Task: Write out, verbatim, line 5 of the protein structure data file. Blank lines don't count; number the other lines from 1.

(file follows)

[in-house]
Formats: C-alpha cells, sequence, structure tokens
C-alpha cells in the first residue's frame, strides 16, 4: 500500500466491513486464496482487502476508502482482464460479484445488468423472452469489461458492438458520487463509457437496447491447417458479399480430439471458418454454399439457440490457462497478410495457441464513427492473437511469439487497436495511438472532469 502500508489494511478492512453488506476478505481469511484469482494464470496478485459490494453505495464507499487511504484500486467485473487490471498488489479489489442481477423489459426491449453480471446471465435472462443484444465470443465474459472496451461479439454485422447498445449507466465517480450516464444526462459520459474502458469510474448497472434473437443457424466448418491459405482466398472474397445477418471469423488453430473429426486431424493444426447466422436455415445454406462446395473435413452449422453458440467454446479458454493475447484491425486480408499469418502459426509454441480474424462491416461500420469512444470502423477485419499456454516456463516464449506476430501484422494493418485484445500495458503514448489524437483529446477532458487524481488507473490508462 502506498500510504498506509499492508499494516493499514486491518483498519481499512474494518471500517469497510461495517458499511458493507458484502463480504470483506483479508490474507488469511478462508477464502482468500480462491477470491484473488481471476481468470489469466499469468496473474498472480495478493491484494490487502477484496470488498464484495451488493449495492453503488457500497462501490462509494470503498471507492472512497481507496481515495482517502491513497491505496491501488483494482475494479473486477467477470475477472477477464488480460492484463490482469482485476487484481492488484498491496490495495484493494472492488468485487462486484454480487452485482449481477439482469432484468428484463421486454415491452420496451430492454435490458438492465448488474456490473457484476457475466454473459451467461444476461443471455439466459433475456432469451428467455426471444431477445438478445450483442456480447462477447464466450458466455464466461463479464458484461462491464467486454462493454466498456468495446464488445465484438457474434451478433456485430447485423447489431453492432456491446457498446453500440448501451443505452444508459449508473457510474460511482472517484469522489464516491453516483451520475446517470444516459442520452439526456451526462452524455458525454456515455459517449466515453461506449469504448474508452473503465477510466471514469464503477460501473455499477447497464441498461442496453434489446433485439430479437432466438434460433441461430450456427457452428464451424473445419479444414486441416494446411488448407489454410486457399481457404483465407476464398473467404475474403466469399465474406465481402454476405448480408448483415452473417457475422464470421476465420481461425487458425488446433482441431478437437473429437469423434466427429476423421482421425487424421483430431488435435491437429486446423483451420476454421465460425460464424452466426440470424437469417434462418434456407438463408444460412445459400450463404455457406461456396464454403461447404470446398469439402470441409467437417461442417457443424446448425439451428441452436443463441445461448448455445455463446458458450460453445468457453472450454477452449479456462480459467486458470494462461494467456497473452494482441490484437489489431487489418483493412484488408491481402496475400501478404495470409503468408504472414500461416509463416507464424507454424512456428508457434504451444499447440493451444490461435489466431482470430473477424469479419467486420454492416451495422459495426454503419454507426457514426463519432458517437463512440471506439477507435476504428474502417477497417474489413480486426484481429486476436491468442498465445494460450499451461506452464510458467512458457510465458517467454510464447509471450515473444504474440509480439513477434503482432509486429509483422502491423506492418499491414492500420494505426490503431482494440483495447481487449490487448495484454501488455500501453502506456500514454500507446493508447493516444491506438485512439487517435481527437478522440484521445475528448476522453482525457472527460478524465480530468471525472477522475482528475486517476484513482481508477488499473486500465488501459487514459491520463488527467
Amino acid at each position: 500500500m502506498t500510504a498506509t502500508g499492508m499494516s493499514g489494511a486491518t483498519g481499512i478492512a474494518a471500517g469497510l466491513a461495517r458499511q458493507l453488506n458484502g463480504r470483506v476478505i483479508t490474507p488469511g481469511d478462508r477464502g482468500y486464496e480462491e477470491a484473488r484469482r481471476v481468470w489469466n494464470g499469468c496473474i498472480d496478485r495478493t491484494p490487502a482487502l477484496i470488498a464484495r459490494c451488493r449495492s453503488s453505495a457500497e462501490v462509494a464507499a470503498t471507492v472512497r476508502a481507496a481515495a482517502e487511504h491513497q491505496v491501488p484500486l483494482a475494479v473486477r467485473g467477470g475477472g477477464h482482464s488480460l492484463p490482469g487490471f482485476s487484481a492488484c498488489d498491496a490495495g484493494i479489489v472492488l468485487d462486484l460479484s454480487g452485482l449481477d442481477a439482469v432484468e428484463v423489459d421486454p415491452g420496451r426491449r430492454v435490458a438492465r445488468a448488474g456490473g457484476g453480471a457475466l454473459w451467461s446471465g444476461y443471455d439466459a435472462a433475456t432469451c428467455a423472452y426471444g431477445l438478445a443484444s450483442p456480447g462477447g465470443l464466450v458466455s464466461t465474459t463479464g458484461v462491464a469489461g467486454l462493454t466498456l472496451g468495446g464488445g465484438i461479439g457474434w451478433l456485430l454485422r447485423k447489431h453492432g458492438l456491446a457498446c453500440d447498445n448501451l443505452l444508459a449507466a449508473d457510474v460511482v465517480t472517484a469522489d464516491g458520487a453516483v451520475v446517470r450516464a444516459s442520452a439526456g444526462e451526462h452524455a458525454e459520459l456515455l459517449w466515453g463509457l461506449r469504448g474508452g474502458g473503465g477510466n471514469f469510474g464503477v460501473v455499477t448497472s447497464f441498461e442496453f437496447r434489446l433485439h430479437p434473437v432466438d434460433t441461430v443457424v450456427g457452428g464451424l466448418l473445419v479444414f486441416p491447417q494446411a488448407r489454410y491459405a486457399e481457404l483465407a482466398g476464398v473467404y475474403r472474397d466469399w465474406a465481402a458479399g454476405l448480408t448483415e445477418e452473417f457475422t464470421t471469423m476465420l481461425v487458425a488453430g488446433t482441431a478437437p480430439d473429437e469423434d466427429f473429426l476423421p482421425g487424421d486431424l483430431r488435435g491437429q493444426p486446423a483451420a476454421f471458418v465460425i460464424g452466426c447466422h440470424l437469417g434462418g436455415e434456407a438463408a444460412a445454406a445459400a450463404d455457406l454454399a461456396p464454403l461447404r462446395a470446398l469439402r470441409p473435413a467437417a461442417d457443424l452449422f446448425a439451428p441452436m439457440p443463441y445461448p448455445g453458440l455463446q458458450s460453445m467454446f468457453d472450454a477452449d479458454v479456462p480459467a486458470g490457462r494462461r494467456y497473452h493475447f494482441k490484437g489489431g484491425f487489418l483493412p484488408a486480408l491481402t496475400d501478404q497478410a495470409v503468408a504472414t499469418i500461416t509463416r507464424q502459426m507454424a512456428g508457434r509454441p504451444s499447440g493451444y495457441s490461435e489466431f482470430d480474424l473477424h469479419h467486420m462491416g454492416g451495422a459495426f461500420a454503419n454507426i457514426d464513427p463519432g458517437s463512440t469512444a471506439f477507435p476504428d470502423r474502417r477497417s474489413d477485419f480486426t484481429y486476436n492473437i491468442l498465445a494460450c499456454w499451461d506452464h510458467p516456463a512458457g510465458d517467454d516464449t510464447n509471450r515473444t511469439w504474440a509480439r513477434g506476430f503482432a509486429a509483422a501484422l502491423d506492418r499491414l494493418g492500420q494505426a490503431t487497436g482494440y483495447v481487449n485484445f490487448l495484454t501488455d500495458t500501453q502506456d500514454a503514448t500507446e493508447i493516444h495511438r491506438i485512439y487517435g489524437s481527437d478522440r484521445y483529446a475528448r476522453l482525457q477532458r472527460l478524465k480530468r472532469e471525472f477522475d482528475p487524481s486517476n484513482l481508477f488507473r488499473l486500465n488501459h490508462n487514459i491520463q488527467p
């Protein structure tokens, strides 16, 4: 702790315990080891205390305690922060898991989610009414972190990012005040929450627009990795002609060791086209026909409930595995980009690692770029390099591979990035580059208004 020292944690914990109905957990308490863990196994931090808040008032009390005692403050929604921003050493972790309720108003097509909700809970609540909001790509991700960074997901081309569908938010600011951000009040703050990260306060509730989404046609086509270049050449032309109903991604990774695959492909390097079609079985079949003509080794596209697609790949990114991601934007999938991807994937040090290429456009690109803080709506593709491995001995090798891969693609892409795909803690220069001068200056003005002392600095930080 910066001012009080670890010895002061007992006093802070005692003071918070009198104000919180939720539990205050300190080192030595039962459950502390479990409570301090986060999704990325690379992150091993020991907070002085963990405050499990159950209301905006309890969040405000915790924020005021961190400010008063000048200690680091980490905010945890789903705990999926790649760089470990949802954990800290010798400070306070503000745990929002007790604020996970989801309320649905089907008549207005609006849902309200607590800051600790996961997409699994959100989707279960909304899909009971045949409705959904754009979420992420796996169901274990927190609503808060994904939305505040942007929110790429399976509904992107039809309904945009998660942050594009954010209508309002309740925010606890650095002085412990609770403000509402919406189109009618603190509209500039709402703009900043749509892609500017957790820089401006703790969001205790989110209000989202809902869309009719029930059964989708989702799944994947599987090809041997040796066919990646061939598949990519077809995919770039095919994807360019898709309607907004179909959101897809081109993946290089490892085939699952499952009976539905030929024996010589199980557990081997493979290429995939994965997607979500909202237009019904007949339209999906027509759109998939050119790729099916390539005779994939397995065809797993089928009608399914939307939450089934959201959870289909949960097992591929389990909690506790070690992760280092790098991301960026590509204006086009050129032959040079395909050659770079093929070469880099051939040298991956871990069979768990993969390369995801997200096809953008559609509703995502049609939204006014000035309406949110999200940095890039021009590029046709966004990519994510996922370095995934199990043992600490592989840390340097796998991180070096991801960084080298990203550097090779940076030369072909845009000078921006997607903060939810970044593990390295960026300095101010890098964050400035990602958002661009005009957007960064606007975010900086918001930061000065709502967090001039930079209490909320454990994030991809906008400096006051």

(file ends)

């Protein structure tokens, strides 16, 4: 702790315990080891205390305690922060898991989610009414972190990012005040929450627009990795002609060791086209026909409930595995980009690692770029390099591979990035580059208004 020292944690914990109905957990308490863990196994931090808040008032009390005692403050929604921003050493972790309720108003097509909700809970609540909001790509991700960074997901081309569908938010600011951000009040703050990260306060509730989404046609086509270049050449032309109903991604990774695959492909390097079609079985079949003509080794596209697609790949990114991601934007999938991807994937040090290429456009690109803080709506593709491995001995090798891969693609892409795909803690220069001068200056003005002392600095930080 910066001012009080670890010895002061007992006093802070005692003071918070009198104000919180939720539990205050300190080192030595039962459950502390479990409570301090986060999704990325690379992150091993020991907070002085963990405050499990159950209301905006309890969040405000915790924020005021961190400010008063000048200690680091980490905010945890789903705990999926790649760089470990949802954990800290010798400070306070503000745990929002007790604020996970989801309320649905089907008549207005609006849902309200607590800051600790996961997409699994959100989707279960909304899909009971045949409705959904754009979420992420796996169901274990927190609503808060994904939305505040942007929110790429399976509904992107039809309904945009998660942050594009954010209508309002309740925010606890650095002085412990609770403000509402919406189109009618603190509209500039709402703009900043749509892609500017957790820089401006703790969001205790989110209000989202809902869309009719029930059964989708989702799944994947599987090809041997040796066919990646061939598949990519077809995919770039095919994807360019898709309607907004179909959101897809081109993946290089490892085939699952499952009976539905030929024996010589199980557990081997493979290429995939994965997607979500909202237009019904007949339209999906027509759109998939050119790729099916390539005779994939397995065809797993089928009608399914939307939450089934959201959870289909949960097992591929389990909690506790070690992760280092790098991301960026590509204006086009050129032959040079395909050659770079093929070469880099051939040298991956871990069979768990993969390369995801997200096809953008559609509703995502049609939204006014000035309406949110999200940095890039021009590029046709966004990519994510996922370095995934199990043992600490592989840390340097796998991180070096991801960084080298990203550097090779940076030369072909845009000078921006997607903060939810970044593990390295960026300095101010890098964050400035990602958002661009005009957007960064606007975010900086918001930061000065709502967090001039930079209490909320454990994030991809906008400096006051």